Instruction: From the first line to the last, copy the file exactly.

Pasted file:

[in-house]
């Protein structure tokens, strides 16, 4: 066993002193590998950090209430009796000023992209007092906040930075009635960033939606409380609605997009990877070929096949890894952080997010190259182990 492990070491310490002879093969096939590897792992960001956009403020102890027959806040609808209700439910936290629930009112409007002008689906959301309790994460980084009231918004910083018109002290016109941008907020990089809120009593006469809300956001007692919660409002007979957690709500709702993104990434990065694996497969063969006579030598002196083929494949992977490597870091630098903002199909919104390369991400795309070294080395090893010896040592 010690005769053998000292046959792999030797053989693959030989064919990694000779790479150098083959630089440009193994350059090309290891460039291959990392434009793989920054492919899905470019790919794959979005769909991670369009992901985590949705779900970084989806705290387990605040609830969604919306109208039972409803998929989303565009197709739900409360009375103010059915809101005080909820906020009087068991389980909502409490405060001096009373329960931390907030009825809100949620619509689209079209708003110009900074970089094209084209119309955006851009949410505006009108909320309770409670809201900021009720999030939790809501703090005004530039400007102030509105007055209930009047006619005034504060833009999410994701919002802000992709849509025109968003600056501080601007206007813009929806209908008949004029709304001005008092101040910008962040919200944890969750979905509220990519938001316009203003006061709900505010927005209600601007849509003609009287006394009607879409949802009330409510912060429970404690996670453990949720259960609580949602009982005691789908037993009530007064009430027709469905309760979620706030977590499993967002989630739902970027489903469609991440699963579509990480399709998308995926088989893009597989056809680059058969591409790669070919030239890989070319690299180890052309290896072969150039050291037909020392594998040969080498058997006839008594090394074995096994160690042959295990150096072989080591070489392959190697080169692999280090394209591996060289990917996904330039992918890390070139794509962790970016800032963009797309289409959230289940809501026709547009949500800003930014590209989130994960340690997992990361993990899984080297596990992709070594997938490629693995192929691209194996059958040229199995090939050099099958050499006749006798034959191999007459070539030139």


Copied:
[in-house]
């Protein structure tokens, strides 16, 4: 066993002193590998950090209430009796000023992209007092906040930075009635960033939606409380609605997009990877070929096949890894952080997010190259182990 492990070491310490002879093969096939590897792992960001956009403020102890027959806040609808209700439910936290629930009112409007002008689906959301309790994460980084009231918004910083018109002290016109941008907020990089809120009593006469809300956001007692919660409002007979957690709500709702993104990434990065694996497969063969006579030598002196083929494949992977490597870091630098903002199909919104390369991400795309070294080395090893010896040592 010690005769053998000292046959792999030797053989693959030989064919990694000779790479150098083959630089440009193994350059090309290891460039291959990392434009793989920054492919899905470019790919794959979005769909991670369009992901985590949705779900970084989806705290387990605040609830969604919306109208039972409803998929989303565009197709739900409360009375103010059915809101005080909820906020009087068991389980909502409490405060001096009373329960931390907030009825809100949620619509689209079209708003110009900074970089094209084209119309955006851009949410505006009108909320309770409670809201900021009720999030939790809501703090005004530039400007102030509105007055209930009047006619005034504060833009999410994701919002802000992709849509025109968003600056501080601007206007813009929806209908008949004029709304001005008092101040910008962040919200944890969750979905509220990519938001316009203003006061709900505010927005209600601007849509003609009287006394009607879409949802009330409510912060429970404690996670453990949720259960609580949602009982005691789908037993009530007064009430027709469905309760979620706030977590499993967002989630739902970027489903469609991440699963579509990480399709998308995926088989893009597989056809680059058969591409790669070919030239890989070319690299180890052309290896072969150039050291037909020392594998040969080498058997006839008594090394074995096994160690042959295990150096072989080591070489392959190697080169692999280090394209591996060289990917996904330039992918890390070139794509962790970016800032963009797309289409959230289940809501026709547009949500800003930014590209989130994960340690997992990361993990899984080297596990992709070594997938490629693995192929691209194996059958040229199995090939050099099958050499006749006798034959191999007459070539030139």